Tag Archives: gameplay

Final Fantasy Marathon: Mt. Gulg and the Big Rooms of Nothing

In today’s episode of Final Fantasy, the Warriors of Light finally get back on track and delve into the fiery depths of Mt. Gulg.

Marilith, one of the Four Fiends, is waiting for them far beneath the surface, but first they have lots of exploring to do. And the floor is literally lava. It’s a good job they packed plenty of potions, but you’d think they’d have brought more sensible shoes for such an excursion.

Of course, before they even get to Marilith, they have to face one of their biggest challenges yet: the seemingly endless Big Rooms of Nothing!

Star Fox: All Ships Check In!!

“You should see this. It’s just like having an arcade machine connected to your television.”

Those were the words my brother, ten years my senior, said to me one time he came home from his job on a ’90s gaming magazine, pulling a Super Famicom out of his bag.

While the system didn’t quite live up to those lofty expectations in some regards — particularly as it got a bit older — there were certain games that, once I had my own Super NES and some games for it, reminded a younger me very much of those words. And Star Fox was one of them.

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Warriors Wednesday: Filthy Garbage

Following his long-expected rebellion against his Crazy Snake Guy overlord, Cao Pi sets out to rescue his wife Zhen Ji from servitude to the Big O.

We’re getting very close to the absolutely, positively, definitely end of Warriors Orochi now! There are just a few more episodes in the Wei campaign left to go, and then we’re done.

Of course, once you’ve played through all the stories once, there’s still a lot to do, including collecting weapons and unique items, levelling up all the characters, challenging harder difficulties… I think this game will keep me busy for quite some time, even long after this “season” of Warriors Wednesday ends!

Let’s Respect Each Other’s Tastes (Or: “This Game Isn’t For You, and That’s Okay”)

Whenever any creative person sits down to compose something, they inevitably do so with a particular audience in mind.

Sometimes that audience is as simple as the creator themselves; they want to write something that simply expresses themselves, and if it happens to resonate with anyone else, that’s a happy bonus. Sometimes a creator makes an attempt to appeal to as broad an audience as possible — though it’s very difficult to please everyone. And sometimes that audience is a specific group of people.

Whatever a creator decides to create, we should respect their intentions. And, by extension, we should respect the audience it ends up attracting — even if we find ourselves outside that group.

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Super Mario Kart: Defining a Genre

“Which Mario Kart is best?” is one of those questions that can start bitter, terrible arguments. Or at the very least, send you into an endless cycle of analysis paralysis as you contemplate which one actually is the “best”.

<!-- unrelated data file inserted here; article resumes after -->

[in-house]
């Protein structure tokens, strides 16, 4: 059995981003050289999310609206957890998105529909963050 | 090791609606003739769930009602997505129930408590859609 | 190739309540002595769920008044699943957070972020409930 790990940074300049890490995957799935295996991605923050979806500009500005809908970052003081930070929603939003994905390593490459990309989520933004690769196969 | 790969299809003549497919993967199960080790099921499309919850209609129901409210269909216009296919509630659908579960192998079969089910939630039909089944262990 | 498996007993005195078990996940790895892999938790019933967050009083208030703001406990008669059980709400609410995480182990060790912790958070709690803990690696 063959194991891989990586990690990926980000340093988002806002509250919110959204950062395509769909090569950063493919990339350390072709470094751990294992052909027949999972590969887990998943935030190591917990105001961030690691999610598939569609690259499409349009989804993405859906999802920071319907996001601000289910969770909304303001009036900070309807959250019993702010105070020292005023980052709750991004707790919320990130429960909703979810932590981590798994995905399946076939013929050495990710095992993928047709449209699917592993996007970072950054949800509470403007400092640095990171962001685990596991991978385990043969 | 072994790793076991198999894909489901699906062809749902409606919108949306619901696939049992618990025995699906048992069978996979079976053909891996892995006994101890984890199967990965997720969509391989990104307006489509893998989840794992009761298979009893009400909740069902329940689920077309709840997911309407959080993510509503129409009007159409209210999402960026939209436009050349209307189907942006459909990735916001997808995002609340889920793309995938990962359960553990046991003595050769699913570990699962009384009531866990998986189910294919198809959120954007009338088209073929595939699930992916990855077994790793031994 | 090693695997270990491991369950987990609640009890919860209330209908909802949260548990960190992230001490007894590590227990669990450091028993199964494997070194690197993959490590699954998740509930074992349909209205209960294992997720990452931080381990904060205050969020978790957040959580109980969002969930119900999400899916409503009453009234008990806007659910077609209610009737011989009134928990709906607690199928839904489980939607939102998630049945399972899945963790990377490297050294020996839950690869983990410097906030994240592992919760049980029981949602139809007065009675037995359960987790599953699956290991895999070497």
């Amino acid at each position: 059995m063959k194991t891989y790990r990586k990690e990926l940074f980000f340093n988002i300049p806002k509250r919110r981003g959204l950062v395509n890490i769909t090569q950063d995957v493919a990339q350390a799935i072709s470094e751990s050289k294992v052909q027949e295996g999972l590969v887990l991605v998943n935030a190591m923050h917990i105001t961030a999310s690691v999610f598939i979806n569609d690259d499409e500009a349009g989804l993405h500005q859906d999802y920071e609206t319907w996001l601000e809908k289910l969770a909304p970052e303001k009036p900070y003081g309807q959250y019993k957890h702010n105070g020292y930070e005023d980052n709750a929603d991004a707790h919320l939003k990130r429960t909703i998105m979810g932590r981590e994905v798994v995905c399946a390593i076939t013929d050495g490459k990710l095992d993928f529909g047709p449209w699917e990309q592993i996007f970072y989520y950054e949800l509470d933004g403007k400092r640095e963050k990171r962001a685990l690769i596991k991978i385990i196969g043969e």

Do you prefer Mario Kart 8 Deluxe’s “best of everything” approach, blending brand new tracks with classics from yesteryear with a twist? How about Double Dash’s team-based mechanics? 64’s early attempts to move the series into true 3D?

For everyone, the answer is different, and I can’t even give you a definitive answer on my own preferences. But one thing we can hopefully all agree on is that even if Super Mario Kart for Super NES isn’t your favourite Mario Kart, it’s probably the most important.

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Atari A to Z Flashback: Air Raiders

Let’s check out what is regarded by some as one of the best flight simulators on the Atari 2600!

To be fair, this isn’t a particularly high bar to clear or anything, but Air Raiders is a solid, enjoyable enough game, so long as you pay attention to its unusual structure and mechanics. It’s also historically noteworthy as one of the only “M Network” Atari 2600 releases from Mattel that wasn’t a port of an Intellivision title.

It’s also nowhere near as well-known as some of the more established classics of the Atari 2600 canon, so that’s as good a reason as any to give it a bit of time and attention, hmm?

Find a full archive of all the Atari A to Z videos on the official site.

Senran Kagura: Shinobi Creativity

Besides being a cracking series of games that are a lot of fun to enjoy in their own right, a very appealing aspect of the Senran Kagura series for a lot of players is how it encourages creativity.

This has taken a number of different forms over the years, beginning with the simple option to dress the various characters up as you see fit — with these custom appearances being reflected in real-time cutscenes during the game — and gradually evolving into a fully-formed “Diorama” feature where you can arrange and pose characters as you see fit.

Let’s take a look at how Senran Kagura Burst Re:Newal, the next game we’ll be covering here on MoeGamer, handles this side of things.

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